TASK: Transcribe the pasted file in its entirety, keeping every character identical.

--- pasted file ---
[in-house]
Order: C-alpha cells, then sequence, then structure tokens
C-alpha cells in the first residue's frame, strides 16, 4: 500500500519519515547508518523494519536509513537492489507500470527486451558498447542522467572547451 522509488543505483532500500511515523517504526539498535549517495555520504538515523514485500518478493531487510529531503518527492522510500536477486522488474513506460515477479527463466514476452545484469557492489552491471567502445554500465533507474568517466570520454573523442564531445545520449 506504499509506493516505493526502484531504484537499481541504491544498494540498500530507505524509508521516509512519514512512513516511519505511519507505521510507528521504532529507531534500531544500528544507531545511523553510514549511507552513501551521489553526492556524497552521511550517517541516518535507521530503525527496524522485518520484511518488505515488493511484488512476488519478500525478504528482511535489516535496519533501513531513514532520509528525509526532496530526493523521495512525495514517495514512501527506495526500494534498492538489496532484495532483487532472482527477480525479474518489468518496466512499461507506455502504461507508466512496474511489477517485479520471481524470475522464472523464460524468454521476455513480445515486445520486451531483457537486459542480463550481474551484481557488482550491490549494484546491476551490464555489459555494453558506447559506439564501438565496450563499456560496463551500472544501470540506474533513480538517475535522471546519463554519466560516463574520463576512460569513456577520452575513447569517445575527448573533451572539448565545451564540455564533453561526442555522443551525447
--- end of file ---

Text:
[in-house]
Order: C-alpha cells, then sequence, then structure tokens
C-alpha cells in the first residue's frame, strides 16, 4: 500500500519519515547508518523494519536509513537492489507500470527486451558498447542522467572547451 522509488543505483532500500511515523517504526539498535549517495555520504538515523514485500518478493531487510529531503518527492522510500536477486522488474513506460515477479527463466514476452545484469557492489552491471567502445554500465533507474568517466570520454573523442564531445545520449 506504499509506493516505493526502484531504484537499481541504491544498494540498500530507505524509508521516509512519514512512513516511519505511519507505521510507528521504532529507531534500531544500528544507531545511523553510514549511507552513501551521489553526492556524497552521511550517517541516518535507521530503525527496524522485518520484511518488505515488493511484488512476488519478500525478504528482511535489516535496519533501513531513514532520509528525509526532496530526493523521495512525495514517495514512501527506495526500494534498492538489496532484495532483487532472482527477480525479474518489468518496466512499461507506455502504461507508466512496474511489477517485479520471481524470475522464472523464460524468454521476455513480445515486445520486451531483457537486459542480463550481474551484481557488482550491490549494484546491476551490464555489459555494453558506447559506439564501438565496450563499456560496463551500472544501470540506474533513480538517475535522471546519463554519466560516463574520463576512460569513456577520452575513447569517445575527448573533451572539448565545451564540455564533453561526442555522443551525447